The sunset was once again gigantic and we drew new strength and reached our destination the next day with a light breeze, the island Isola Piana. Strictly speaking, the island does not belong to the national park anymore, the more the anchor field is fantastic. Three to five metres of water under the keel and snow-white sand. The water is turquoise and crystal clear. With a water temperature of 25°C it is even easy for me to jump into the water. Without further ado we extended our stay by one day, although our energy balance caused us some problems. Since our solar panels are no longer available, our engine has to fill up what the wind generator can't. This is extremely annoying and we hope that the replacement panels will reach us in Alghero as planned. So our engine goes on ticking by the hour to push the amperes we use back into the battery. So the skipper has to do without an ice-cold beer and drink a lukewarm pint. You see it is not always easy in life, but we make the best out of it.

Anchorage Isola Piana, Sardinia

After two days of splashing around in the pool in front of our door, and with 25°C water temperature a beer doesn't get cold anymore, we continued our way towards Alghero. Near Alghero there is a base of our club Trans-Ocean, which we wanted to visit. Unfortunately our base manager is not in very good health, so we had to do without a personal meeting. We wish him all the best. Nevertheless it was important for us to have a postal address to send the solar panels on their journey. We booked a week in the Marina Porto Conte for 630€, whereby we still had to act here, since neither the price of Navily was right, nor a Trans-Ocean discount was granted. We only hope that the marina will get some of the billions of Euros from the EU-pot to renovate the facilities. Perhaps then also sometime the price is justified. Of course we make the best out of it, even if there are always obstacles. I had presented my papers as usual in the naval office and we were just about to free our Katinka from a one centimetre thick salt crust when the marinero called me at the jetty. As we know the bureaucracy here in Italy by now, I did not suspect anything good and went, with a somewhat queasy feeling, back to the office. The secretary stammered excitedly from official papers confirming the entry to Sardinia. I asked her which papers they were and as a precaution I put on my puppy eyes again to calm her down a bit. The patron, who was sitting outside the office in the open air to not have to wear a mask, kept shouting something to her and she translated it into English for me. I explained to her that we had spent the lockdown in Fiumicino and after the loosening we sailed from there via Sicily to Sardinia. I went on to say that nobody had asked for such a document before, but if she could tell me what document she needed and where I could get it, I would of course be willing to get it. She calmed down and apologized for the inconvenience, I had won. After a few phone calls she picked up a form from the printer that I had to fill out and she gave me a homepage where I had to register. Both was done in five minutes, but the whole process took over an hour. Bella Italia.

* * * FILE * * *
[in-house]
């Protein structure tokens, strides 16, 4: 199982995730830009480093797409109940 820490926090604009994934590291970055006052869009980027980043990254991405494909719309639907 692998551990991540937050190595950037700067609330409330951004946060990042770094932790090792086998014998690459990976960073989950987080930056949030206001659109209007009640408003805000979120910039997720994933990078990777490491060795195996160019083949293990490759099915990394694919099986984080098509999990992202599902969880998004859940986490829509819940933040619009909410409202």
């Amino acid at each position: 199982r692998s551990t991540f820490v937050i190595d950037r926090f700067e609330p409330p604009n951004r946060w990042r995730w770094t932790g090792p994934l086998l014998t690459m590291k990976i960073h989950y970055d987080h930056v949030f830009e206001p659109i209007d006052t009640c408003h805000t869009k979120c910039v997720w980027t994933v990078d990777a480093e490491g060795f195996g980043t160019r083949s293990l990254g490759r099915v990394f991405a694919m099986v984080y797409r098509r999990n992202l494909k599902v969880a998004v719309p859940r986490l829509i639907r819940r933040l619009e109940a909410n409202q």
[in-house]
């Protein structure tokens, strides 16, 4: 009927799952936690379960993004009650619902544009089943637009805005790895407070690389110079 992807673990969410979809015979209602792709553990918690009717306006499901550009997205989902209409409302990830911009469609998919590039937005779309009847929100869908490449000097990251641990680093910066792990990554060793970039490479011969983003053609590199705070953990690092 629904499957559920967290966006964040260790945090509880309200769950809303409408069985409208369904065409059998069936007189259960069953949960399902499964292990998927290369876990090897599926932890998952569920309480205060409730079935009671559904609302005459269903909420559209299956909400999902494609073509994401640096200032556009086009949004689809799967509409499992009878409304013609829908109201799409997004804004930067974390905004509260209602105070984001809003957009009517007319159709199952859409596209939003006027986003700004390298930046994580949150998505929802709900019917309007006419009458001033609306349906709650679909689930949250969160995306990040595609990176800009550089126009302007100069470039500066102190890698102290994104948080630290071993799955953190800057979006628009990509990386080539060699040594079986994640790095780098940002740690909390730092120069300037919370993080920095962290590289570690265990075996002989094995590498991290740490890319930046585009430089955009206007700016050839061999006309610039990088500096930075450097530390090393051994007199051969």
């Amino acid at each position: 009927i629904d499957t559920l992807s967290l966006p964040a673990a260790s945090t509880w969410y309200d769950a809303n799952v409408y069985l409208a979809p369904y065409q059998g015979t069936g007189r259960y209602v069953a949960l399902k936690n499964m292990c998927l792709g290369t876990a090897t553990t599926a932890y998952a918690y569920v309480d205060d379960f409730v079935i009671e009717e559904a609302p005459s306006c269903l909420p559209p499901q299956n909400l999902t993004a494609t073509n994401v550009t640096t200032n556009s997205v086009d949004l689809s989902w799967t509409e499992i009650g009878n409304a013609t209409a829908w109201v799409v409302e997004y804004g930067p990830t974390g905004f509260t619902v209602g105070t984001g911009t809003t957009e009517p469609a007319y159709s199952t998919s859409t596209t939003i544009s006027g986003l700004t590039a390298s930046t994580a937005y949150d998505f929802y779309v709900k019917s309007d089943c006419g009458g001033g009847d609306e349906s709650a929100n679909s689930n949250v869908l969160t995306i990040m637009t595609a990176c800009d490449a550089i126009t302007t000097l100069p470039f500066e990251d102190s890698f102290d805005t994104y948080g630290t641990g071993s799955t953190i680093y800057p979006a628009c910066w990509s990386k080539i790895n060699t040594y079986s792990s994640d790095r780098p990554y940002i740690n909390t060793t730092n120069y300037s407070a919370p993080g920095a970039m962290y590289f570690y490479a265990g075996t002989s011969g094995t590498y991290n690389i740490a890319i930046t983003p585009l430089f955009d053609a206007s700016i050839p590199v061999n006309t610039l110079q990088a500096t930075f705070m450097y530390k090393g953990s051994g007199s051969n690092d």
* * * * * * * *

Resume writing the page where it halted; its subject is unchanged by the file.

Marina Porto Conte

Now we have officially entered Sardinia and if everything works out we will leave Italy at the end of next week, but we will tell you about that and what we will do next week in the next blog. Until then, as always, fair winds and keep a stiff upper lip.